Honestly, I think kids would be less bored in school if they were asked to put their minds to something intriguing, but difficult.  Achieving mastery with intellectual persistence is an acquired taste that needs to start early.  They can’t be lured into education the way they’re lured into the media.

CCSS is a complicated subject; Gerson did a good job.

[Photo: Christine Lopes Metcalf]

Julia Steiny is a freelance columnist who also blogs about Restorative Practices and Restorative Justice. After serving on the Providence School Board, she became the Providence Journal’s education columnist for 16 years, and has written for many other outlets. As the founding director of the Youth Restoration Project, she’s been building demonstration projects in Rhode Island since 2008. She analyses data and provides communications consulting on Information Works! and the RIDataHUB, through The Providence Plan. For more detail, see or contact her at or 24 Corliss Street #40022, Providence, RI 02904.

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Common Core Math Expectations Are Only A Baseline

Published by — There’s surprisingly little controversy over the meaning of “college-ready math.”  Ready for which college?

We’re going to discuss Common Core today, so take a chill pill.  I’m not saying CC presents nothing to be upset about, but getting upset just clouds clear thinking.

CC is by no means perfect, but it’s not Evil incarnate, either.  So let’s get to know it.  Finding the good parts will remind us that we don’t really want to return to zero accountability, or 50 definitions of proficient, such as we got from No Child Left Behind, or continued stagnant progress in the country’s educational achievement.  Most importantly, if not, Common Core, what?

Conveniently, the lead writers of the Common Core State Standards (CCSS) wrote two one-pagers that describe “The Shifts” in thinking that are at the standards’ philosophical heart.  If you look at no other CC materials, read these.  Even for educators, digesting the standards themselves is a daunting task.  So before joining one of the inflamed bandwagons out there, get a bit of grounding in original documents.  Many CC controversies are bogus hysteria — such as the standards requiring limits on bathroom time — but some are very real.

Using The Shifts’ math page, let’s examine the frequent accusation that CC “dumbs down” math expectations, in part by notrequiring Algebra I until the 9th grade.  This is a legitimate concern since Algebra II is generally the gatekeeper to all but the least selective colleges.  Historically, schools found that only by pushing Alg I into middle school would it give struggling math students, often low-income minorities, plenty of time to repeat math classes and still reach the “college-ready math” benchmark.  Not an insignificant worry.  Let’s consider it:

The philosophical shifts for math are organized under “Focus,” “Coherence,” and “Rigor.”  The first shift is this:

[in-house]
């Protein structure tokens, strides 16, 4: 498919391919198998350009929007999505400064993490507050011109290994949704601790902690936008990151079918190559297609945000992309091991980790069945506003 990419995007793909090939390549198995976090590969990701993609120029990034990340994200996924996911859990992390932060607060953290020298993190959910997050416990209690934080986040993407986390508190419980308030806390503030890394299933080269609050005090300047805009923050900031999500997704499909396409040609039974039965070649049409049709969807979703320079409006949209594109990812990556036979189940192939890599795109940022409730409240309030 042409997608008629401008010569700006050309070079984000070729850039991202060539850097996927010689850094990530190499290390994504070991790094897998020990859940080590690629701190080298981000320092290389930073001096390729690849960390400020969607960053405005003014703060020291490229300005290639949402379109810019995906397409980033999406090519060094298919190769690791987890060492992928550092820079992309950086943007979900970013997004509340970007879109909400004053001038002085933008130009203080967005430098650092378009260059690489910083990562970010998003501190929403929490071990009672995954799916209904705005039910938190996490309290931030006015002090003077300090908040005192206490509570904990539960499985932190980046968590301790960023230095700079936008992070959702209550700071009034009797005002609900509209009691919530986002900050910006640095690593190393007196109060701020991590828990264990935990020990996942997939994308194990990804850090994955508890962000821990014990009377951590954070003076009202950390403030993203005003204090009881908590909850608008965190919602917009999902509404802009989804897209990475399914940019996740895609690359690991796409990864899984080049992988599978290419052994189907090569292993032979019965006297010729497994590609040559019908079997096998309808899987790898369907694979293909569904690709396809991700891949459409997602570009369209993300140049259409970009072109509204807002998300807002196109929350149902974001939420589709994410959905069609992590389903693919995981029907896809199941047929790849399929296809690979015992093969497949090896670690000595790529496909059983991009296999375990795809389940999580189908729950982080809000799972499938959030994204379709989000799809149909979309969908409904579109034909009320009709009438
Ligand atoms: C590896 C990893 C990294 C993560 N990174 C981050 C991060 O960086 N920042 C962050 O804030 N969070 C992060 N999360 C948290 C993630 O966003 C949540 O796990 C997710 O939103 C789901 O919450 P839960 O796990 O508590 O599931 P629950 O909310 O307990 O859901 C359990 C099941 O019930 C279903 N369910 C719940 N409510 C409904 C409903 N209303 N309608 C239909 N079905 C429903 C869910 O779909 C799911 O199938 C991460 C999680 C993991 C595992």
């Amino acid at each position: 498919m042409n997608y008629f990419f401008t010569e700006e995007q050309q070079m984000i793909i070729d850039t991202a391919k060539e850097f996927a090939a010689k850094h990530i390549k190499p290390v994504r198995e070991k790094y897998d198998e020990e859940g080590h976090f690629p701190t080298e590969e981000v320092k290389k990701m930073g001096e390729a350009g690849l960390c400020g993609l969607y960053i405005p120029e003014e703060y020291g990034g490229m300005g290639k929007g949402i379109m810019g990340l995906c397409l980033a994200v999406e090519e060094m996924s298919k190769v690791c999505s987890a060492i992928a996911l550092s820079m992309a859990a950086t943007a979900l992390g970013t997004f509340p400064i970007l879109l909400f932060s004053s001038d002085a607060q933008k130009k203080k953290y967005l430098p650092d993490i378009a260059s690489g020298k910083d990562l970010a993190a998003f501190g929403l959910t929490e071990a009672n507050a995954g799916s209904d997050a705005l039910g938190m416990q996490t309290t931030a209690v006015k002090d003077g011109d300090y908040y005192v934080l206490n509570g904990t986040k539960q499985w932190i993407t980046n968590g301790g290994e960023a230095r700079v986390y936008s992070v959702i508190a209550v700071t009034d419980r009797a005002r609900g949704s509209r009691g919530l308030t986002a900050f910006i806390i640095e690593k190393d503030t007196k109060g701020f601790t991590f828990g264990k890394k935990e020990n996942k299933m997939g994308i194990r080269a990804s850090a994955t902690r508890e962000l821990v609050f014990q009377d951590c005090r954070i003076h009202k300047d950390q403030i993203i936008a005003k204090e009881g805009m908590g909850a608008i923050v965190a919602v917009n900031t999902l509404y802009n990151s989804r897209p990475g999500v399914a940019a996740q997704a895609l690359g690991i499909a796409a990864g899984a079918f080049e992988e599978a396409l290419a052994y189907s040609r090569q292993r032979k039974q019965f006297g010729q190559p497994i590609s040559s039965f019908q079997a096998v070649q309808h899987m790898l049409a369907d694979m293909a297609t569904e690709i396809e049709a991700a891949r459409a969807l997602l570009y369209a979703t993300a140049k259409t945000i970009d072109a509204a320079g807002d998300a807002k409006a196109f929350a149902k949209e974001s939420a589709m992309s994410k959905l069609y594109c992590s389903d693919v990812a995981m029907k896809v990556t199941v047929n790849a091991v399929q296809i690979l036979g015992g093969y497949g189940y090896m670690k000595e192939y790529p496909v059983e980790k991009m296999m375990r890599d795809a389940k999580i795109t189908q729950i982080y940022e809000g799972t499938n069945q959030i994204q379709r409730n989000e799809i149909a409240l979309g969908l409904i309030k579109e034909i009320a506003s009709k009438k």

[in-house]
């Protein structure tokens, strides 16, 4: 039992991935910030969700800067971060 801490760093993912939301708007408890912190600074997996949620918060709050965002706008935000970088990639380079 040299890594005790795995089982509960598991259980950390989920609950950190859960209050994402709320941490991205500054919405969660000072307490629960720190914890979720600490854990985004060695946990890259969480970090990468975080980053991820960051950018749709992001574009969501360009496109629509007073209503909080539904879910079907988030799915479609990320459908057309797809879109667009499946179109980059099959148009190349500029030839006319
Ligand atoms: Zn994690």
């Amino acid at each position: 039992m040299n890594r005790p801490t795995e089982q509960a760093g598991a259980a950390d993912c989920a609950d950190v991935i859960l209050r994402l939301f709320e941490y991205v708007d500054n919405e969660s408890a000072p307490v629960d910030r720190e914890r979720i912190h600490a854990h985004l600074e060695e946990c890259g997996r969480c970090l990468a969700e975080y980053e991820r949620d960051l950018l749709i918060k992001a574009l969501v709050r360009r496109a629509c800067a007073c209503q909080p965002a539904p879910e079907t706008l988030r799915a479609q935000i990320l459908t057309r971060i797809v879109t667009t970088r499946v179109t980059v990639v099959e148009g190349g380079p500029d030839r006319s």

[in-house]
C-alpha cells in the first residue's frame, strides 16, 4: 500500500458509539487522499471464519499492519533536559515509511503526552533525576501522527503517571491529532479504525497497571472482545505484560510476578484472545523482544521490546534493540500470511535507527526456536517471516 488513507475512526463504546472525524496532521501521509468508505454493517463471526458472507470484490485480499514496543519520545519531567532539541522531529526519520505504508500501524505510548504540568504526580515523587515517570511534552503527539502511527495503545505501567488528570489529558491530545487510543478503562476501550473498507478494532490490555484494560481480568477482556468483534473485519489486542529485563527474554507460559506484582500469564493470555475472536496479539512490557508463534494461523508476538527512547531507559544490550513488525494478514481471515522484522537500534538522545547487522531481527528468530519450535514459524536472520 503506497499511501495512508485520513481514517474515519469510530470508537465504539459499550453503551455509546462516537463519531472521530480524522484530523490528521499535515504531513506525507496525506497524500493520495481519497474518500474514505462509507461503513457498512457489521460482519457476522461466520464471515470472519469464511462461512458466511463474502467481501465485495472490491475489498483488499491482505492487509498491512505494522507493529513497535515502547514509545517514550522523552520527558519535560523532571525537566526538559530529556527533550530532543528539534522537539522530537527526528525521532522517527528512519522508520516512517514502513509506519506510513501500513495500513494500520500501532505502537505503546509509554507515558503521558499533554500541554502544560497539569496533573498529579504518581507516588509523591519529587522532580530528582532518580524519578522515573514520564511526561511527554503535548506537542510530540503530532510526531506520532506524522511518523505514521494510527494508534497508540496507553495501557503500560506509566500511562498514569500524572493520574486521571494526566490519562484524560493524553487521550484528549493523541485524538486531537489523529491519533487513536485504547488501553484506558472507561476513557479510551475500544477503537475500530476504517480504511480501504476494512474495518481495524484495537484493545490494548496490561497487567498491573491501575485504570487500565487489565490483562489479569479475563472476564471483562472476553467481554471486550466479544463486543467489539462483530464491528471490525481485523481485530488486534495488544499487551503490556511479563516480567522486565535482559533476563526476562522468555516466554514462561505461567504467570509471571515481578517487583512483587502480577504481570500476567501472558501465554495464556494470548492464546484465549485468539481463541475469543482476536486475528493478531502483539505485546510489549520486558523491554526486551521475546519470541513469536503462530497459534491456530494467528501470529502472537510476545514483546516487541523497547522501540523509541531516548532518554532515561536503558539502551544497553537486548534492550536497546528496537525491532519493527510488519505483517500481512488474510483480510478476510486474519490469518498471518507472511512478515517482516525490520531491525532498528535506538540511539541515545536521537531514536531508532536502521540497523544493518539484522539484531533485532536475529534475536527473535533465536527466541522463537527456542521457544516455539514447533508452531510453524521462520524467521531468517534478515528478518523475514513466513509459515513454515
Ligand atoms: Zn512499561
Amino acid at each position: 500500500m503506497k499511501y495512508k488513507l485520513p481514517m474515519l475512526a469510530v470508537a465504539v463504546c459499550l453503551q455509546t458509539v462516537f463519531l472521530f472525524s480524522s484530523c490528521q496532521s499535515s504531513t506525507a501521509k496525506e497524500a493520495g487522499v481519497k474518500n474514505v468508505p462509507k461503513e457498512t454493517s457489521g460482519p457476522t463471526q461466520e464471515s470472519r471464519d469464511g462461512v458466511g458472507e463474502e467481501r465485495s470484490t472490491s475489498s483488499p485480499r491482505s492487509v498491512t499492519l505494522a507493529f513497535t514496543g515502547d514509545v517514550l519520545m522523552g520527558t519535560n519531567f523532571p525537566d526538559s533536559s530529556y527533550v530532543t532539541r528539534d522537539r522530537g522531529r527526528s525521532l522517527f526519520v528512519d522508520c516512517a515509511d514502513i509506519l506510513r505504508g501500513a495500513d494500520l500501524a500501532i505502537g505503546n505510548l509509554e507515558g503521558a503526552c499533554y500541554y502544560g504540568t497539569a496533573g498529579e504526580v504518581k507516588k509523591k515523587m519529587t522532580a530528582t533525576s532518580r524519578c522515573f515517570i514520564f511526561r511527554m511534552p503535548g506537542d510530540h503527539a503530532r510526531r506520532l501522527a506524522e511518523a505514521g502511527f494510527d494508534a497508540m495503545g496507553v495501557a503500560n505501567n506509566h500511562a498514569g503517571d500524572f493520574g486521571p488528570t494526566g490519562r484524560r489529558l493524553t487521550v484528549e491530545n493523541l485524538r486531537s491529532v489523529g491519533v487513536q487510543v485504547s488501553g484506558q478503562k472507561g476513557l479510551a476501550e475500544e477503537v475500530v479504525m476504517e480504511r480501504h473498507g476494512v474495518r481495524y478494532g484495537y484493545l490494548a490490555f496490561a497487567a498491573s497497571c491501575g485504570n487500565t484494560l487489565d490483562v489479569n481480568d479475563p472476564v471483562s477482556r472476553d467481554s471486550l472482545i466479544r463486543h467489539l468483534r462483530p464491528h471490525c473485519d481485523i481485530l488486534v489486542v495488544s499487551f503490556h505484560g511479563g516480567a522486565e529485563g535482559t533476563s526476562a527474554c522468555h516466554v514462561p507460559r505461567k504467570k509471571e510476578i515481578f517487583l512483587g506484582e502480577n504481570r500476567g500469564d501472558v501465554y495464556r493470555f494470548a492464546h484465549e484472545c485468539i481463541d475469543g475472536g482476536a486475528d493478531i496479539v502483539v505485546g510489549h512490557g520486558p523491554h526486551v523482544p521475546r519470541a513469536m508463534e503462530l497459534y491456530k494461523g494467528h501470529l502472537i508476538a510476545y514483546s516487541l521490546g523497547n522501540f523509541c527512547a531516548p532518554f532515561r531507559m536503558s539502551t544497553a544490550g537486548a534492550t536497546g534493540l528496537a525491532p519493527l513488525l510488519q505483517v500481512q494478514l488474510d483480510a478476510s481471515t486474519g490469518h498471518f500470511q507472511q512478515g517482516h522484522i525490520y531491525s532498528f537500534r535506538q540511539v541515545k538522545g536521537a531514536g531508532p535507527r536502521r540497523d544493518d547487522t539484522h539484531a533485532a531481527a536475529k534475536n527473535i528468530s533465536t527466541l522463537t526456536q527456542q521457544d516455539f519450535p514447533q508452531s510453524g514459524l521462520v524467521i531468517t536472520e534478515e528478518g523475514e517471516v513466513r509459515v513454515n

The Standards call for a greater focus in mathematics.  Rather than racing to cover topics in a mile-wide, inch-deep curriculum, the Standards require us to significantly narrow and deepen the way time and energy is spent in the math classroom.  We focus deeply on the major work of each grade so that students can gain strong foundations:  solid conceptual understanding, a high degree of procedural skill and fluency, and the ability to apply the math they know to solve problems inside and outside the classroom.

Admit it:  that’s not so nuts.

So let’s make three points:

1.  CCSS are about the timing of testing skills. 

Despite opponents claiming otherwise, standards are NOT a curriculum.  CC offers “exemplar” curricula suggestions — some truly bad — but by all means, ignore them.  The standards only identify when particular skills will be assessed.  Algebra I concepts won’t be tested until the spring of 9th grade.

But no standard prevents schools from offering advanced math to any and all students, so talented kids absorb the sequence of math skill-building that ends with Calculus as fast as their clever heads let them.  Shame on schools that don’t push all their kids to their highest potential.  Kids on a fast track will ace those Algebra I skills by spring of 9th grade.

2.  The CCSS are only a bottom line, a minimum guarantee.

There’s surprisingly little controversy over the meaning of “college-ready math.”  Ready for which college?  Because they range from community colleges to the Ivies.  A recently published research report, “What does it really mean to be college and work ready?” addresses the issue directly.  The NCEE researchers found that at any given time, 45% of all American college students are attending community colleges.  The great majority of these students bomb basic skills tests, especially in math, and end up paying for remedial classes that do not get them closer to an actual degree or certificate.  The report argues that the math needed for most of the Associate’s degree programs, as well as passing the Accuplacer or other placement tests are solid 8th-grade skills with a smidge of Algebra I and Geometry.